This panel not only featured Declara CEO Ramona Pierson, Moovit CMO Alex Mackenzie Torres, and Getaround founder Jessica Scorpio, it also included a cute little dog, thanks to Scorpio bringing hers onstage. About a third of the way through, I realized I was in whatever zone panel moderators can get into–I was thinking a few questions ahead, I had no worries about having too little or too much time left, I was avoiding “uhs” and “ums,” and I had no anxiety at all. That’s a great feeling to have.

4/27/2016: iPhone Sales Fall, Ending Apple’s Record Growth, Voice of America

I did a quick interview from the Collision media lounge about Apple’s first “bad” quarterly earnings in 13 years. Speaking of that location: Collision’s press-room chow wasn’t quite as awesome as at Web Summit, but it was still vastly better than at almost every other conference I’ve attended.

4/28/2016: ‘A Beautiful Planet’: friendly space station, muddled message, Yahoo Tech

I attended a screening of this IMAX documentary at the National Air & Space Museum the Friday before, then wrote the review on the flight to New Orleans. Watching the movie’s depiction of life on the International Space Station represented a flashback to attending NASA Tweetups five years ago in more ways than one: I ran into NASA’s Stephanie Schierholz, the space agency’s social-media manager back then, at the screening.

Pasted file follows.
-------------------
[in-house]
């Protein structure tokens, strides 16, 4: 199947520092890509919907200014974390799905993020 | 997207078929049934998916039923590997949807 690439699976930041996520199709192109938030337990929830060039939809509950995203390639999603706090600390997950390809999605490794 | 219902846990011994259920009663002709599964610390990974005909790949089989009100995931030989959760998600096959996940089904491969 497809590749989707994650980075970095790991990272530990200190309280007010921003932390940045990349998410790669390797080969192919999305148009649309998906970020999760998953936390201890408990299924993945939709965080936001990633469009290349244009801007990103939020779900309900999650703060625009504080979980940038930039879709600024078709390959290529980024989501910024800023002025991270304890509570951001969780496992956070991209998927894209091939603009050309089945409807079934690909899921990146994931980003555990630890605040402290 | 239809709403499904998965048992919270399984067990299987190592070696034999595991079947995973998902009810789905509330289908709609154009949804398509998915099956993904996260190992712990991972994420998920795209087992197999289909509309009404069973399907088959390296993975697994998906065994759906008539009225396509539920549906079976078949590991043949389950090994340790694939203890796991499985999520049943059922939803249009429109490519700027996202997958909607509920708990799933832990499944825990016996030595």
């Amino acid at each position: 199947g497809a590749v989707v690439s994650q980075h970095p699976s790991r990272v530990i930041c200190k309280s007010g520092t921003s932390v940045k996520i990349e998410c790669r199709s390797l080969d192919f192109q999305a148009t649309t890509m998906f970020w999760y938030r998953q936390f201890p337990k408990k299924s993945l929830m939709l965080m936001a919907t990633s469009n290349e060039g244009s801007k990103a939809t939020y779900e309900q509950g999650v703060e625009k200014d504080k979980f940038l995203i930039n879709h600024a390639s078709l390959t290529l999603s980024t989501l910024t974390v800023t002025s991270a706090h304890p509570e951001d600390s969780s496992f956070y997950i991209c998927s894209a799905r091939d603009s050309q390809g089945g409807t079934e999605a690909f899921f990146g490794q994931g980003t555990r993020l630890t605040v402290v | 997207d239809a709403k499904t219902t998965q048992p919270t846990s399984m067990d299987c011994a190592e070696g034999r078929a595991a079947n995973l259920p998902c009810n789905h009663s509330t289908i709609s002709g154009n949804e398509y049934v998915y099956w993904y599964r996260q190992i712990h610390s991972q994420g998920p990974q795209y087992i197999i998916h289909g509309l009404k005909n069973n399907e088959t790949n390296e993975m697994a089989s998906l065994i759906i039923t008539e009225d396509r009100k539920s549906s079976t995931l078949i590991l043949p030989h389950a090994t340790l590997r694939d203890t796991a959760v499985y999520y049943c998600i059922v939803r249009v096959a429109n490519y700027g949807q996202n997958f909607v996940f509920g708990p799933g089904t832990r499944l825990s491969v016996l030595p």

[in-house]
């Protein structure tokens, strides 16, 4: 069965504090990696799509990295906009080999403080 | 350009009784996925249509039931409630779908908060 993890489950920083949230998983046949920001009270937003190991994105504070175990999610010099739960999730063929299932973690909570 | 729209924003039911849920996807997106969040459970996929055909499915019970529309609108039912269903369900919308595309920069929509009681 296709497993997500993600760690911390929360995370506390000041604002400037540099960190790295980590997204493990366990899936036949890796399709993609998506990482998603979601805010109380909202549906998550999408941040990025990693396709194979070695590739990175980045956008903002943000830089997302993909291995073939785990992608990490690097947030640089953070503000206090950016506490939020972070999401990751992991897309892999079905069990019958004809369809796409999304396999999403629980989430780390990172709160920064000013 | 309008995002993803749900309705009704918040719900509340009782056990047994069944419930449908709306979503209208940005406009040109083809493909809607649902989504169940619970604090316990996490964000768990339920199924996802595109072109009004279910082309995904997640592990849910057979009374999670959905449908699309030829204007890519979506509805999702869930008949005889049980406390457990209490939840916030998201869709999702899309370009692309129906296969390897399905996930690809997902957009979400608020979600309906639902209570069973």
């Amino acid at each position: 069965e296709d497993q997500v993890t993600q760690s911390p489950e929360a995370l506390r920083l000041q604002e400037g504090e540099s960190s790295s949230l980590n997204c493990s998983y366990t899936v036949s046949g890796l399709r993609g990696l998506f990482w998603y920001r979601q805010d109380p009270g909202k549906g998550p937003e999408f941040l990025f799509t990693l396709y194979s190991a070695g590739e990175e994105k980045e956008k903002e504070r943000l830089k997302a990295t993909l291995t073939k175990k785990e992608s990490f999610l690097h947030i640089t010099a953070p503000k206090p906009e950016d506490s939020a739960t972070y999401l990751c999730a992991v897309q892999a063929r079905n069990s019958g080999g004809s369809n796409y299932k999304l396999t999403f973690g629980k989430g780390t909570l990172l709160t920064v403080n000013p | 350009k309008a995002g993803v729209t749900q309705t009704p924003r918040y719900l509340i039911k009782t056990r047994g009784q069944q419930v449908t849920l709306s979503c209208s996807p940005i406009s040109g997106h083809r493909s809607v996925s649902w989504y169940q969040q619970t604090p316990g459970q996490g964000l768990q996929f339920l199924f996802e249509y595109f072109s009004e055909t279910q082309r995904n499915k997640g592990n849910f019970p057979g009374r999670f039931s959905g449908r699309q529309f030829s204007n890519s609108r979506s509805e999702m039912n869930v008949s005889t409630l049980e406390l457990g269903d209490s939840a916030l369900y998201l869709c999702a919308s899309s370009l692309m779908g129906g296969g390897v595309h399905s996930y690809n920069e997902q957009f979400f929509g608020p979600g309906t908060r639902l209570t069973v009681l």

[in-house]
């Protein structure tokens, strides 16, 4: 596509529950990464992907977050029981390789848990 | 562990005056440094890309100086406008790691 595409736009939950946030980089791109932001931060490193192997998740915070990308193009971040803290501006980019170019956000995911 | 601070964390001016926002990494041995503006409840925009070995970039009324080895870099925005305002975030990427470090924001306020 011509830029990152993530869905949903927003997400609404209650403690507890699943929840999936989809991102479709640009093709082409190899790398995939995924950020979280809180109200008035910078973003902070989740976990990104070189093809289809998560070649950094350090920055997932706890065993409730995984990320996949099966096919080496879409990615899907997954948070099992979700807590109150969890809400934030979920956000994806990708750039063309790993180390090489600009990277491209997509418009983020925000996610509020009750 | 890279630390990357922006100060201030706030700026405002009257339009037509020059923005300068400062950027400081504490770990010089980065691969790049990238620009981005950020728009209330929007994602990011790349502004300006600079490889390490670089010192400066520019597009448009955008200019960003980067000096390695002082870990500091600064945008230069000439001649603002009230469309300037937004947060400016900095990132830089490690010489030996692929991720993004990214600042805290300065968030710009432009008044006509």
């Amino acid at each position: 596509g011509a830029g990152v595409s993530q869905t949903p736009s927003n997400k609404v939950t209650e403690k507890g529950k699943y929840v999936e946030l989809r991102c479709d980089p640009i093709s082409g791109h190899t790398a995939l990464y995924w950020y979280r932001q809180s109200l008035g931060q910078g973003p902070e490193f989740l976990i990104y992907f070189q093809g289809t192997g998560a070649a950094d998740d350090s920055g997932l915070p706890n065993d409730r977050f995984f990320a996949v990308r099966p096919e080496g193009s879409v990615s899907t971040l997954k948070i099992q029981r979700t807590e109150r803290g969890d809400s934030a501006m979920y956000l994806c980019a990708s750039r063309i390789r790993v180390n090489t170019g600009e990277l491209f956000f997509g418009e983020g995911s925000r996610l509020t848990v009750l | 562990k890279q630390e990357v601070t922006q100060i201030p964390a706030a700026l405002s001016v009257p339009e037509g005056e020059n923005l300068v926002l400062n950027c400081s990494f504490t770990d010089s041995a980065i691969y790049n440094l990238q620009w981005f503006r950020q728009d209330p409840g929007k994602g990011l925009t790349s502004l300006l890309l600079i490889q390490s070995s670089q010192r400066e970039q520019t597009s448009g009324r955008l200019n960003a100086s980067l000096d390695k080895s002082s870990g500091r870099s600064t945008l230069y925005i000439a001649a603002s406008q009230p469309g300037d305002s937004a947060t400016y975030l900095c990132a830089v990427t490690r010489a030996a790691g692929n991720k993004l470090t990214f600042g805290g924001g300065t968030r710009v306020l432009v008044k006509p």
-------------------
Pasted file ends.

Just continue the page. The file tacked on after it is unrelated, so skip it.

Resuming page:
4/29/2016: Virtual reality: Feeling our way into an uncertain future, Yahoo Tech

I enjoyed coming up with the lede for this, and playing around with Leap Motion’s hands-included VR was a treat too.

5/1/2016: Charter to drop data caps, but other companies, but other companies still use them, USA Today

We updated this post a few hours after it went up with a couple of lines about overage fees at AT&T and Comcast that should have been in my copy from the start, plus a tweaked headline.

Updated 5/2 to add last weekend’s USAT column, which I didn’t even realize I’d overlooked until I was invoicing for April’s work. And updated again that afternoon to add a link to the updated Wirecutter guide. It appears that I could use more sleep. 

Weekly output: FCC broadband labels, Office 365 vs. Google for Work, Revolv’s shutdown, device upgrade fees

This week saw the completion of one rite of spring: attending a Nats home opener. Another, doing our taxes, is in progress. I haven’t even started a third: mowing the lawn for the first time since last year.

Yahoo Tech FCC broadband-labels post4/5/2016: FCC’s new “nutrition labels” for broadband services leave out a few ingredients, Yahoo Tech

I had some fun with the Federal Communications Commission’s proposed broadband labels by noting how they didn’t cover such broadband pain points as the amount of time you may have to spend talking a rep off the ledge before he’ll consent to your closing your account.